Why did he write the book and how did he go about it?  What were the challenges and rewards of writing a broad story in a narrowly researched field?  He then reveals some of the most important findings from the project and suggests ways they increase our understanding of New Zealand’s past.  Finally, he ponders how the work might shape future research. Might, for example, his focus on the lived experience of city dwellers suggest social history is making a long-awaited comeback?

Recorded at the National Library of New Zealand, 5 April 2017.

KŪPAPA - the bitter legacy of Māori alliances with the Crown

December 13th, 2015

RC176.jpgThe Treaty of Waitangi struck a bargain between two parties - the Crown and Māori. Its promises of security however, were followed from 1845 to 1872 by a series of volatile and bloody conflicts commonly known as the New Zealand Wars. Many people believe that these wars were fought solely between the Crown and Maori, when the reality is Maori aligned with both sides, resulting in three participants from differing viewpoints.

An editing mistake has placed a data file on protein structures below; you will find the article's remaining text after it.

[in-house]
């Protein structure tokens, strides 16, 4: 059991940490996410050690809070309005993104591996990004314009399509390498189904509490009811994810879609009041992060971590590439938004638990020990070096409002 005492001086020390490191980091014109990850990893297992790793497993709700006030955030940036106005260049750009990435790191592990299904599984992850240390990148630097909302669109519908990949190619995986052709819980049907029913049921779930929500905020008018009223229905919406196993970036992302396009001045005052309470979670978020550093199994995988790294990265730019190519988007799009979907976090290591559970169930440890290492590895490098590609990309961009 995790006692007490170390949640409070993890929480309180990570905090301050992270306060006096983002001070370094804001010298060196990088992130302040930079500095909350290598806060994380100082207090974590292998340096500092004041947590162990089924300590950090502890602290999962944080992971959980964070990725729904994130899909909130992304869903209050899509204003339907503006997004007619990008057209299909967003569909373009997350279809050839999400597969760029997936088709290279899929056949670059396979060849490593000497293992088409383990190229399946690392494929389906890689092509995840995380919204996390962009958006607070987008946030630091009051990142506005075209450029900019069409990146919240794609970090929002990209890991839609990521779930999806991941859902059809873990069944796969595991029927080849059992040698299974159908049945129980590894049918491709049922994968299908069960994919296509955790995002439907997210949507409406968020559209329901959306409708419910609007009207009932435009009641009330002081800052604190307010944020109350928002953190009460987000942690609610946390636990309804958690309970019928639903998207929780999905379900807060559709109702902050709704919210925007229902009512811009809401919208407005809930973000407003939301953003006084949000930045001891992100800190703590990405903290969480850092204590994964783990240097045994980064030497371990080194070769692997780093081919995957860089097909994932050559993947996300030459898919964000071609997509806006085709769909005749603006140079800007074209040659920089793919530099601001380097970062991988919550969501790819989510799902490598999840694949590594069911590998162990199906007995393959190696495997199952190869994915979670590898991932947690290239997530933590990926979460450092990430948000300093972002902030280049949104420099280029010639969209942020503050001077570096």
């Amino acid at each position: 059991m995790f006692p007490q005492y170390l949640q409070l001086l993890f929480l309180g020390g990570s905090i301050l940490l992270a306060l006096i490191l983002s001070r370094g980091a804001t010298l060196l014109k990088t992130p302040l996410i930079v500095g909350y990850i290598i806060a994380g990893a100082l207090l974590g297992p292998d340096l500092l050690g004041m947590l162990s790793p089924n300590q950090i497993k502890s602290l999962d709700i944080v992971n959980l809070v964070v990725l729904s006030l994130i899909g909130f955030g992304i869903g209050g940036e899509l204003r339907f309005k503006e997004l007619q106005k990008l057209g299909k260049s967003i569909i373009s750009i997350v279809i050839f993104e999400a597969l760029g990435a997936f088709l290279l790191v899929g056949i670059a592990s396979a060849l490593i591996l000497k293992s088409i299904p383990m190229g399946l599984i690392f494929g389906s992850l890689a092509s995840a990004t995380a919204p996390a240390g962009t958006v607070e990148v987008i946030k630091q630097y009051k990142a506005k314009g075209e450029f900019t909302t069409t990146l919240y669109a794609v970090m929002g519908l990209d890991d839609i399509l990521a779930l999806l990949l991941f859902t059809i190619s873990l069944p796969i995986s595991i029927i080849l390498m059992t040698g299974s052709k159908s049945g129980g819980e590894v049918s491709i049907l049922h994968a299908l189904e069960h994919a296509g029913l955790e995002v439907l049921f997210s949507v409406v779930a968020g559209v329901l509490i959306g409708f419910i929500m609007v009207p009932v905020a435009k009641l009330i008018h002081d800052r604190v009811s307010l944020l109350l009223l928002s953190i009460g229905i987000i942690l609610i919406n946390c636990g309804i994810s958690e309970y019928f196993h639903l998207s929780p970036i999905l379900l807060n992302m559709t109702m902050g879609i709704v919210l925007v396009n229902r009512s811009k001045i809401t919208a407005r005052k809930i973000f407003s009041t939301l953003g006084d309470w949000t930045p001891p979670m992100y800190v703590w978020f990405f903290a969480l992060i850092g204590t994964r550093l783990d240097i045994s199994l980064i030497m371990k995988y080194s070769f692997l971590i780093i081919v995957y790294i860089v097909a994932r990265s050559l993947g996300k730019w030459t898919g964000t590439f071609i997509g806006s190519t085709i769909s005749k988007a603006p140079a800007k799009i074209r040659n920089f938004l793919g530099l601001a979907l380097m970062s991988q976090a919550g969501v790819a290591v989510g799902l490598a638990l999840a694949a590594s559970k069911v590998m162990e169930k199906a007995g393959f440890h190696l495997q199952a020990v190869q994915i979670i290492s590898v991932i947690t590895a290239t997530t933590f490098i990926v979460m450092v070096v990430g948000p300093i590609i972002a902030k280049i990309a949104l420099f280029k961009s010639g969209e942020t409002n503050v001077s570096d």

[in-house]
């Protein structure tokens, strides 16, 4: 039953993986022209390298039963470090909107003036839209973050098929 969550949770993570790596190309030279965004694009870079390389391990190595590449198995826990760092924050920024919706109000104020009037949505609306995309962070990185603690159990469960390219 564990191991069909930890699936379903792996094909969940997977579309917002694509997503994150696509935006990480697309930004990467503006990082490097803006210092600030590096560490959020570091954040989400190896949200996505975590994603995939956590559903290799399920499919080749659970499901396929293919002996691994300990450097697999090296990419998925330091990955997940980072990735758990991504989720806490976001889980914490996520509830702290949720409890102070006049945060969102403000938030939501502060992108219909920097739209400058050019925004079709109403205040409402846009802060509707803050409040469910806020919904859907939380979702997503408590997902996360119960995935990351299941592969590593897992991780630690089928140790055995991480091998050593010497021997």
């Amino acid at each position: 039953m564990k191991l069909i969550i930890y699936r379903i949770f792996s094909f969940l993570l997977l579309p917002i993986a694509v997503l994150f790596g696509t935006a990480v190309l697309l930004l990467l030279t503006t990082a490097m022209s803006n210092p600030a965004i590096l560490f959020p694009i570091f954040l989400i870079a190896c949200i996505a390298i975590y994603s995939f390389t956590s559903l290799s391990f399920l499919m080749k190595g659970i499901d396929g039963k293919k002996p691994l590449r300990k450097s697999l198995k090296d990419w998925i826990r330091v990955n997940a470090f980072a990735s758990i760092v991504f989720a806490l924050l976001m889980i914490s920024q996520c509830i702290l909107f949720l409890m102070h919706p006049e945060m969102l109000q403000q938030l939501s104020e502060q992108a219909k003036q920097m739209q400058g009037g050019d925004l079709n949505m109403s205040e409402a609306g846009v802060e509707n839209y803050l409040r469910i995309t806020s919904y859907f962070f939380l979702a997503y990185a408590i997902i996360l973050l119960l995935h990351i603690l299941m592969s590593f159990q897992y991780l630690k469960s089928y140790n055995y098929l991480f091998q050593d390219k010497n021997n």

In this episode, lawyer and writer Ron Crosby discusses his most recent book, Kūpapa.

Introduction by Chief Historian Neil Atkinson. Recorded at the Ministry for Culture and Heritage, 7 October 2015. 

Richard Seddon: King of God’s Own

September 15th, 2015

Seddon_cover.jpgTom Brooking is Professor of History at the University of Otago. He specialises in New Zealand rural and environmental history, political history and historical links between New Zealand and Scotland. He is an author, co author and biographer of numerous books and publications, including the 2014 biography: Richard Seddon King of God's Own.

Although he was no saint Seddon was a far more complex and multi-faceted character than the often rather one-dimensional revisionist portraits within our historical literature. In this presentation, Tom Brooking will attempt to explain how he tried to challenge this increasingly orthodox view by attempting to understand Seddon according to the values of his own times rather than condemning him from a comfortable, presentist distance.

Introduction by Chief Historian Neil Atkinson. Recorded at the Ministry for Culture and Heritage, 2 September 2015.